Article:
“It’s not in my family” is the first thought of someone who is awakening to the racism and prejudices in our world. The second thought being, how would I know?
Some of our culture thinks that unless racism is obvious, like having a family member be a white supremacist, then it’s not in their family. It can be subtle and often overlooked.
I’m noticing many people are questioning if racism, prejudice, or bigotry is in their family.
Growing up as an interracial child in a prejudice white, middle-class family gave me eyes and ears of what happens behind closed doors.
But before I begin…
It is important to share: I love my family. My family has given and does a lot for me. It is not my intention to throw them under the bus, or shame them in any way. I am grateful for how strong they have been to each other during the hard times. At the core they are not bad people. They are kind, giving, family-oriented, sincere, and loving. I am proud of my heritage regardless of its imperfection, and do not at all resent where I came from.
However, did their racist and prejudiced remarks slip through unconsciously?
How do I know?
>> Every single time I heard someone say something prejudiced it felt like a dagger in my heart.
>> When I would talk to certain family members, I prayed they would not say something offensive or bigoted.
>> When I visited my family, I would brace and prepare myself to not to feel “less than” and often felt like I had to prove myself worthy of being in the family with the other privileged cousins.
>> When I would hear a joke, I hoped it didn’t involve someone’s race or creed.
>> When I dated someone new, the first question asked wasn’t “does he treat you well?” It was “what is his ethnic background?”
>> When politics or social issues were discussed it was often with a “lesser” race behind the problem.
>> When I would bring my friends around, I hoped they wouldn’t feel uncomfortable by something said about another culture.
>> When my Asian mother was present, I would see her shift into being on edge and often biting her tongue (and now I understand how strong she was trying to be to not let it get to her).
Every single one of these things shape our children to feel superior or lesser then. Based on my own family and many clients and friends I know, this is a generational pattern. This didn’t just happen to my family or to yours. These things were learned and passed down.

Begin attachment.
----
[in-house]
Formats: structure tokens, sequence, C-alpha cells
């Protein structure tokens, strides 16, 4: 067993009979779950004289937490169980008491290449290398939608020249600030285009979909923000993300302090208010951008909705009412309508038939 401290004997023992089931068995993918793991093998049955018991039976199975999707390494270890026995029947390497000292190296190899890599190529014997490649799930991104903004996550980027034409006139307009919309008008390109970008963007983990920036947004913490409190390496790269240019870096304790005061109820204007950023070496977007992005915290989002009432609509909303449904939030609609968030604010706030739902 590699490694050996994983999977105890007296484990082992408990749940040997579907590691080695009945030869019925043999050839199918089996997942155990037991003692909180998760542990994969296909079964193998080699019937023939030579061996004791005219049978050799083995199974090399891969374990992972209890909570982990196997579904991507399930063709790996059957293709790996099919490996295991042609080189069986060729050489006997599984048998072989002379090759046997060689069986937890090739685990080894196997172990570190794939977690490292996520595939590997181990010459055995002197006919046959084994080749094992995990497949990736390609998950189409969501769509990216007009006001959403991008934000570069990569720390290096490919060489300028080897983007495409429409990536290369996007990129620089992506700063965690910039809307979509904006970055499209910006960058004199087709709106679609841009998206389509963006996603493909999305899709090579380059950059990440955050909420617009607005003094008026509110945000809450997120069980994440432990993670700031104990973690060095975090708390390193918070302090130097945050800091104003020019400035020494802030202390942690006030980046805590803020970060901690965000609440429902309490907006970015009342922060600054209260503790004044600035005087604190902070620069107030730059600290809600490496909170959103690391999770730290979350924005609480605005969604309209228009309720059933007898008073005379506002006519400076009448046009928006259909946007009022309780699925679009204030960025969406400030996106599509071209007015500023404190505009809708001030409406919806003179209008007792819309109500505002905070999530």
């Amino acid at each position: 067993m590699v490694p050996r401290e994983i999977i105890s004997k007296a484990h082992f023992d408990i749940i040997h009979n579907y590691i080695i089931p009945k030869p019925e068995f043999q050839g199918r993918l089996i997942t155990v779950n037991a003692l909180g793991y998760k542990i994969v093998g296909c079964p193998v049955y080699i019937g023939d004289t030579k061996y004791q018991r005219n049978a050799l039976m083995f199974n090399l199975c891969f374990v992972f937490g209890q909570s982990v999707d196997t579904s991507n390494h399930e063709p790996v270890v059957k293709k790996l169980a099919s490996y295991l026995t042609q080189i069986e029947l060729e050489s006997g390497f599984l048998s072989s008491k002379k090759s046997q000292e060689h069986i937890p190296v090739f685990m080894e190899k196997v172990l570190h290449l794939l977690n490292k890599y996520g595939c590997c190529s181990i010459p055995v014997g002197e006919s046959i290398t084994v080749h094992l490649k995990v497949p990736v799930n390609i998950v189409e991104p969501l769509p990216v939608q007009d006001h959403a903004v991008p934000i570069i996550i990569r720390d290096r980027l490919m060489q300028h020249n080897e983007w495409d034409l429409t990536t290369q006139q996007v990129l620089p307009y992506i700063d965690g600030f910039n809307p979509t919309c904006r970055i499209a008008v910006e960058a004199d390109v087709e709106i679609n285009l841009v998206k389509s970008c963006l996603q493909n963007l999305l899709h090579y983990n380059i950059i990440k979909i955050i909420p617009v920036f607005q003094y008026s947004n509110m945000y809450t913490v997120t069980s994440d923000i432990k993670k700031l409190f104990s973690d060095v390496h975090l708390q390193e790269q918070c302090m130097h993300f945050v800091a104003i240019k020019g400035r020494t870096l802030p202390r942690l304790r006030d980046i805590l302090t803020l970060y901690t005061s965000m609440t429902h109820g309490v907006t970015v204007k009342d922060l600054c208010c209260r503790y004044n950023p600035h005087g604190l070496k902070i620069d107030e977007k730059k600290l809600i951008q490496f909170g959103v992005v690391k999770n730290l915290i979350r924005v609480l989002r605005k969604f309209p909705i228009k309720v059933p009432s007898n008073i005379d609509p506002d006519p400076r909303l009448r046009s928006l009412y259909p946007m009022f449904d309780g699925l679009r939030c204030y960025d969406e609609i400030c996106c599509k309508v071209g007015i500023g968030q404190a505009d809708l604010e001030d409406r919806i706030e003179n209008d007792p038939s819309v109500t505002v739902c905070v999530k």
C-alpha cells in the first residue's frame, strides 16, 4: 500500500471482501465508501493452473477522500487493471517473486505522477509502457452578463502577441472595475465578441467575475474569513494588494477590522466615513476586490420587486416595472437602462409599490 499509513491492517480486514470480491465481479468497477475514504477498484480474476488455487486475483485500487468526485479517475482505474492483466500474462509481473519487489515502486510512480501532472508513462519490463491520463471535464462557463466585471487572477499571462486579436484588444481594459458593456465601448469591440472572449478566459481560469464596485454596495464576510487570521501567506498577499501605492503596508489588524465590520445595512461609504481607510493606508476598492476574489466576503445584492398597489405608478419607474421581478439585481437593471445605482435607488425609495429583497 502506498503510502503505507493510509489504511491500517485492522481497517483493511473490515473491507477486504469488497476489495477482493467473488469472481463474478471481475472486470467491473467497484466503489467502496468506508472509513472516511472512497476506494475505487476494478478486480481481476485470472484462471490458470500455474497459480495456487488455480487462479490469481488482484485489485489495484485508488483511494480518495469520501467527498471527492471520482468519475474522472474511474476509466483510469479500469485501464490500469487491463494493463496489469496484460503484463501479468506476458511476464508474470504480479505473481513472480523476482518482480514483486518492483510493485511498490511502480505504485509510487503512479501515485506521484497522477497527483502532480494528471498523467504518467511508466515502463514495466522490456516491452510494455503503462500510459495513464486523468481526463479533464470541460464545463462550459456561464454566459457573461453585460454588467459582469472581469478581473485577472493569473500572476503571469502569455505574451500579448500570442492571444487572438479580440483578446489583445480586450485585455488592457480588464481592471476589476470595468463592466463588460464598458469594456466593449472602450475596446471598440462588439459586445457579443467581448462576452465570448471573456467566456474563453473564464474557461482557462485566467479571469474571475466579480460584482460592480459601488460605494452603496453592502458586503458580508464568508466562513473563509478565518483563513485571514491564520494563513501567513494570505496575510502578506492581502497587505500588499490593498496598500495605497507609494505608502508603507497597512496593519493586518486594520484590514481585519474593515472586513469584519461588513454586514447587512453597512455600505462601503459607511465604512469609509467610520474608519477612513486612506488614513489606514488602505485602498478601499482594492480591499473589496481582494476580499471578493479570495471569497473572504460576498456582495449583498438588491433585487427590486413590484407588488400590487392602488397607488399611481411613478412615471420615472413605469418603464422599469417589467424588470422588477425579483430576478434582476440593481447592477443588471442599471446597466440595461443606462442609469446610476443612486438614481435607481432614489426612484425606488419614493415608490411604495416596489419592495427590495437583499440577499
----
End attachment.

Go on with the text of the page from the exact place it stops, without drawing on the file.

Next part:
This is why it must stop here and now. The journey to end this will be a long one, and we are just getting started.
I know you’re exhausted, you’re emotionally drained. It’s loud, it’s ugly, it’s in your face all day. You’re seeing this issue isn’t going away but this is also why we need to band together so it doesn’t continue happening.
Take a break if you must, reset, take care of you. But gain your strength, stay awake and open because this will continue if we don’t shift the paradigm. We have a lot to heal and healing takes time.
After decades of dealing with this, as painful as it was to do, I have distanced myself from my prejudiced family members.
Agreeing to disagree is not the answer. That is a demeaning way to bypass the issue. Things have to change. A person shouldn’t have to feel uncomfortable when they visit or talk to their own family.
If you’re an interracial kid like me, you know this is another level of the spectrum. Many of us don’t know exactly where we belong (that’s another post for another day).
This path in awakening is not easy. It’s daunting, it’s rough, it’s real, and I too am healing. PTSD is coming up for a lot of us humans and no one is navigating this perfectly.
Keep forgiving, keep finding compassion, keep feeling, keep having faith that we are in this for the long haul, and things can and will change for the better. Keep going.
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